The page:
Three former NatWest bankers extradited to the US to face fraud charges arising from the Enron collapse are to appear before a court in Houston, Texas.
Giles Darby, David Bermingham and Gary Mulgrew, who all deny wrongdoing, will learn if they are eligible for bail.
They arrived in Houston around 2000 BST on Thursday and spent the night at a federal detention centre.
The extradition of the "NatWest Three" has sparked a political row in the UK over US powers to extradite.
When the men arrived they were finger-printed and identified by officials before being taken to the detention centre where they were given green boiler suits to wear.
The detention centre is a modern, concrete building with slit windows, described as "grim" by lawyers who had been inside it.
Critics have attacked the extradition system between the UK and the US as one-sided because the Americans have yet to ratify a treaty between the two countries.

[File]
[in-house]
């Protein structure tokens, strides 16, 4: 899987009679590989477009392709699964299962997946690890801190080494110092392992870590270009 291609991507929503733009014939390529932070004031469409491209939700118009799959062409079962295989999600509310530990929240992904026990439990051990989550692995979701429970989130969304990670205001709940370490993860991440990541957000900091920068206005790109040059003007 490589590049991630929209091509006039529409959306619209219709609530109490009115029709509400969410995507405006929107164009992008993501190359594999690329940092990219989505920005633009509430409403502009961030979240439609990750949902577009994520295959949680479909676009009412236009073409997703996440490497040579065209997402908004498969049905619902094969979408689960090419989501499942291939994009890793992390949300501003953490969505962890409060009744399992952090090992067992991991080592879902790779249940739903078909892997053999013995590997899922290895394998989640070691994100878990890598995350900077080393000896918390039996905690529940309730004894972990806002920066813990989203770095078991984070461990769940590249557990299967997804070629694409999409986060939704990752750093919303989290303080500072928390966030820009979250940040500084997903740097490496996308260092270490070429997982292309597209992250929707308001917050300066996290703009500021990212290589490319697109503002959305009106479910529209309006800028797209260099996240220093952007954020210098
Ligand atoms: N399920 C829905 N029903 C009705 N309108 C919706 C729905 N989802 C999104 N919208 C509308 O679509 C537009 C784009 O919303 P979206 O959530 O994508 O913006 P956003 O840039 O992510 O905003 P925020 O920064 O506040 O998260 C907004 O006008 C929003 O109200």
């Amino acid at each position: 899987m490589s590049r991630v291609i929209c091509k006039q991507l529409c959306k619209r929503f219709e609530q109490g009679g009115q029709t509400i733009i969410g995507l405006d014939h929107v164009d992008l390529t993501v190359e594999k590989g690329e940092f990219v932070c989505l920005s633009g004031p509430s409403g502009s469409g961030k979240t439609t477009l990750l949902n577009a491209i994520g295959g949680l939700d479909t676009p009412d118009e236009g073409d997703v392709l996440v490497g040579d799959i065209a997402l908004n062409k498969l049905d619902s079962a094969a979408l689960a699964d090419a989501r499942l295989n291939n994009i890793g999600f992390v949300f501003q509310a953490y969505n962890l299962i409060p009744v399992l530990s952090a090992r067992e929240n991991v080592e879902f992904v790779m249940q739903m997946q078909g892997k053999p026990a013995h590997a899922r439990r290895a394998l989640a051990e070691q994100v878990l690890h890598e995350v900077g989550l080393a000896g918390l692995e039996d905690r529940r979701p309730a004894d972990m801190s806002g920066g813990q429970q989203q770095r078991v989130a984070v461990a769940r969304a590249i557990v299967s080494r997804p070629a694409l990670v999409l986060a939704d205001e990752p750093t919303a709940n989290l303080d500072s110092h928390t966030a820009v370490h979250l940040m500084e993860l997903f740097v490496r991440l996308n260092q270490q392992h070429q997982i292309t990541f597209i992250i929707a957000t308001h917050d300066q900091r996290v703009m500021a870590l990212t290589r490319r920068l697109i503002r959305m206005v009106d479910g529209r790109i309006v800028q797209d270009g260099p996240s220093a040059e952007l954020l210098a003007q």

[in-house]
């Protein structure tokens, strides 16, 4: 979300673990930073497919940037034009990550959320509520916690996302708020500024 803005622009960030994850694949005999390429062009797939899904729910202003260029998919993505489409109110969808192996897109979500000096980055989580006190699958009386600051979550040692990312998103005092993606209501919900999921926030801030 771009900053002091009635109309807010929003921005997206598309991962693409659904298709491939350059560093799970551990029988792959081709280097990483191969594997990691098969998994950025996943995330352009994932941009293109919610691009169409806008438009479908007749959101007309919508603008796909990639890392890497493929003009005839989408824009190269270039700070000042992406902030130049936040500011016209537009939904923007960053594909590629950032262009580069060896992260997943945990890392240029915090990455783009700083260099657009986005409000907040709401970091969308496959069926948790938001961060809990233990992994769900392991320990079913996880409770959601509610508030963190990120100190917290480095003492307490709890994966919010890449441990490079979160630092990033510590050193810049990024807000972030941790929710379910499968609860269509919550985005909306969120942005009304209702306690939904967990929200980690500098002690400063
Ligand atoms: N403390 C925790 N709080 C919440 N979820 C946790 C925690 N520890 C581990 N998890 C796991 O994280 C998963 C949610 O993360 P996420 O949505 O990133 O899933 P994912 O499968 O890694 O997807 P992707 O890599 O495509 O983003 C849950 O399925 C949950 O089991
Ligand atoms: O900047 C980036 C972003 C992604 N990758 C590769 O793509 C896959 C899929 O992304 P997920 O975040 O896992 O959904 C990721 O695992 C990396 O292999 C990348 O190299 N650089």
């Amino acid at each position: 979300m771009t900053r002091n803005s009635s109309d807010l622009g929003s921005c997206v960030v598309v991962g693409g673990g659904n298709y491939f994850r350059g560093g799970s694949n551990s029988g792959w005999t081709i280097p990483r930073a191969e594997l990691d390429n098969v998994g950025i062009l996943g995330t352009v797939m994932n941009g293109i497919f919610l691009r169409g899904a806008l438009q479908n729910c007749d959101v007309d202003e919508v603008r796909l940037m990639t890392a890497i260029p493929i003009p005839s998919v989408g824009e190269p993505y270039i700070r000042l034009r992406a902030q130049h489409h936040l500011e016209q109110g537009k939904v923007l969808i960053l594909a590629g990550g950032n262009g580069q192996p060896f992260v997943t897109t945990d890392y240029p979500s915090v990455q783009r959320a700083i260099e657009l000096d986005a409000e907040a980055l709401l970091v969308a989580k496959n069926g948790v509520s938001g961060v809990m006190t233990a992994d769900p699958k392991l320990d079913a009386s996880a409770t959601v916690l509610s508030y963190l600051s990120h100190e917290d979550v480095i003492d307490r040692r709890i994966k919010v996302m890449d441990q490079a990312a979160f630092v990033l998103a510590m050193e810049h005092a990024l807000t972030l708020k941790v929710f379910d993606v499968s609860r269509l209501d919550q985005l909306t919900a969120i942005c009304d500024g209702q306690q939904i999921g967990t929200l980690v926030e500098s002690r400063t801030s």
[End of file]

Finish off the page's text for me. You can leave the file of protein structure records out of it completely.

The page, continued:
Critics also say it is unfair that the US authorities need only to outline the alleged offence, and provide "evidence or information that would justify the issue of a warrant for arrest in the UK" whereas British police must provide the American courts with evidence of "probable cause" if it wishes to extradite someone.
Prime Minister Tony Blair has told the House of Commons that US prosecutors would not oppose bail if appropriate conditions were met.
But the men's UK solicitor, Mark Spragg, said it looked unlikely the men would get "meaningful bail".
"The US prosecutors are currently suggesting they may get bail but only to live in the immediate Houston area.
"That won't be satisfactory at all because they're going have to put up all their money and property as collateral even to get that sort of bail.
"They won't be able to work in the US so they won't be able to earn money to pay their lawyers so I fail to see how they can get a fair fight on that basis."
If the men are not granted bail they could spend up to two years in jail before their case comes to trial.
If found guilty, they could spend up to 23 years in jail without the chance of parole.
Mr Darby, from Lower South Wraxall in Wiltshire, Mr Bermingham, from Goring in Oxfordshire, and Mr Mulgrew, from Brighton in Sussex, are accused of making over £1m each out of a complex fraud in which their former employer NatWest was an alleged victim.